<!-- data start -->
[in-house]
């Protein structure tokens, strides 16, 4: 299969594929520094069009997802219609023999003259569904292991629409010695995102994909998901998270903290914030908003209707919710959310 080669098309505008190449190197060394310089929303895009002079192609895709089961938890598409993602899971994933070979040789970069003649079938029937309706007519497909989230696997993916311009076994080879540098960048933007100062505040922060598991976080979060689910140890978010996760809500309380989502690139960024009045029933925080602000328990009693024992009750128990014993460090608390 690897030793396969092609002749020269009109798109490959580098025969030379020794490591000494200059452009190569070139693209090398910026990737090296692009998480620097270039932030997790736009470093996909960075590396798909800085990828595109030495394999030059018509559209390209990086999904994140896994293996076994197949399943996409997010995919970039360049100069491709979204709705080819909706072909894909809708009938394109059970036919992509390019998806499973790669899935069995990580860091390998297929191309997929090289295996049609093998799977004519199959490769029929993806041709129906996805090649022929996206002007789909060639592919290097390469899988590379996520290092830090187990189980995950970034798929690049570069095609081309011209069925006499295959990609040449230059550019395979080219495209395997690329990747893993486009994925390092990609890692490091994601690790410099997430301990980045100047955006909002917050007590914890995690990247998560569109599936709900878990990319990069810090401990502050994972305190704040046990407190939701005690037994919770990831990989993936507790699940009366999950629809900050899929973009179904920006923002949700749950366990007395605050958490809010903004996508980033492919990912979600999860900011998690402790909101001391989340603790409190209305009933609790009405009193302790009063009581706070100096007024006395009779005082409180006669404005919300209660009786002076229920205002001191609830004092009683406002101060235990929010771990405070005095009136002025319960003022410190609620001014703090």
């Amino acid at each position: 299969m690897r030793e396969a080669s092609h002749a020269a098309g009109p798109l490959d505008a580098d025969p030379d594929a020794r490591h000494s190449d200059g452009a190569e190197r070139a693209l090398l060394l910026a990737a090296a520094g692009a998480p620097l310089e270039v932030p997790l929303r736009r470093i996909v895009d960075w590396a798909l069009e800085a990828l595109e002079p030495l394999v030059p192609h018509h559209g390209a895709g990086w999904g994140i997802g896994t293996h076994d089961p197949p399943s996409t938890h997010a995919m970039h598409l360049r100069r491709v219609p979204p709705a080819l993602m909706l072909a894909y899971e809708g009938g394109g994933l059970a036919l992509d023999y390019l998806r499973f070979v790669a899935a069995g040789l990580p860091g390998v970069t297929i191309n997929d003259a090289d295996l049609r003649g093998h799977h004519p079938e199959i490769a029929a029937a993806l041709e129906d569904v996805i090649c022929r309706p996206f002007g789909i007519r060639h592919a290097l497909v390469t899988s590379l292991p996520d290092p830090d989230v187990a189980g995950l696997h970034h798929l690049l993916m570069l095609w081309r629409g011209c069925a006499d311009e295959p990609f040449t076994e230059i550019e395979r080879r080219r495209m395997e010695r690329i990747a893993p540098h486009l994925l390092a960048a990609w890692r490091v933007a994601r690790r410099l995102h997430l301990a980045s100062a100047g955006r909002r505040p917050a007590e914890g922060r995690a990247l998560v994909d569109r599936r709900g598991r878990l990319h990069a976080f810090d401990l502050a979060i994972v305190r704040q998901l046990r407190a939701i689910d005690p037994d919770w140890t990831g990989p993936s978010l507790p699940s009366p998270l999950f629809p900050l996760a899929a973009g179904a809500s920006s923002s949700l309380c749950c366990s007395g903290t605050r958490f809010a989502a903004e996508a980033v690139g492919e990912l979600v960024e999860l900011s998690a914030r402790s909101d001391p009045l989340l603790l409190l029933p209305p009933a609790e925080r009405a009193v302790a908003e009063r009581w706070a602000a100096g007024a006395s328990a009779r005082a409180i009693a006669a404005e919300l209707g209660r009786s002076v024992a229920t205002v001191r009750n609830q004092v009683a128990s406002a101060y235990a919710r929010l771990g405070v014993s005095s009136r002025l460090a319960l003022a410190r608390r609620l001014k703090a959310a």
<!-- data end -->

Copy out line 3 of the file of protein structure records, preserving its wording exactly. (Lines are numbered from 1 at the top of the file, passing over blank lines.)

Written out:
């Amino acid at each position: 299969m690897r030793e396969a080669s092609h002749a020269a098309g009109p798109l490959d505008a580098d025969p030379d594929a020794r490591h000494s190449d200059g452009a190569e190197r070139a693209l090398l060394l910026a990737a090296a520094g692009a998480p620097l310089e270039v932030p997790l929303r736009r470093i996909v895009d960075w590396a798909l069009e800085a990828l595109e002079p030495l394999v030059p192609h018509h559209g390209a895709g990086w999904g994140i997802g896994t293996h076994d089961p197949p399943s996409t938890h997010a995919m970039h598409l360049r100069r491709v219609p979204p709705a080819l993602m909706l072909a894909y899971e809708g009938g394109g994933l059970a036919l992509d023999y390019l998806r499973f070979v790669a899935a069995g040789l990580p860091g390998v970069t297929i191309n997929d003259a090289d295996l049609r003649g093998h799977h004519p079938e199959i490769a029929a029937a993806l041709e129906d569904v996805i090649c022929r309706p996206f002007g789909i007519r060639h592919a290097l497909v390469t899988s590379l292991p996520d290092p830090d989230v187990a189980g995950l696997h970034h798929l690049l993916m570069l095609w081309r629409g011209c069925a006499d311009e295959p990609f040449t076994e230059i550019e395979r080879r080219r495209m395997e010695r690329i990747a893993p540098h486009l994925l390092a960048a990609w890692r490091v933007a994601r690790r410099l995102h997430l301990a980045s100062a100047g955006r909002r505040p917050a007590e914890g922060r995690a990247l998560v994909d569109r599936r709900g598991r878990l990319h990069a976080f810090d401990l502050a979060i994972v305190r704040q998901l046990r407190a939701i689910d005690p037994d919770w140890t990831g990989p993936s978010l507790p699940s009366p998270l999950f629809p900050l996760a899929a973009g179904a809500s920006s923002s949700l309380c749950c366990s007395g903290t605050r958490f809010a989502a903004e996508a980033v690139g492919e990912l979600v960024e999860l900011s998690a914030r402790s909101d001391p009045l989340l603790l409190l029933p209305p009933a609790e925080r009405a009193v302790a908003e009063r009581w706070a602000a100096g007024a006395s328990a009779r005082a409180i009693a006669a404005e919300l209707g209660r009786s002076v024992a229920t205002v001191r009750n609830q004092v009683a128990s406002a101060y235990a919710r929010l771990g405070v014993s005095s009136r002025l460090a319960l003022a410190r608390r609620l001014k703090a959310a």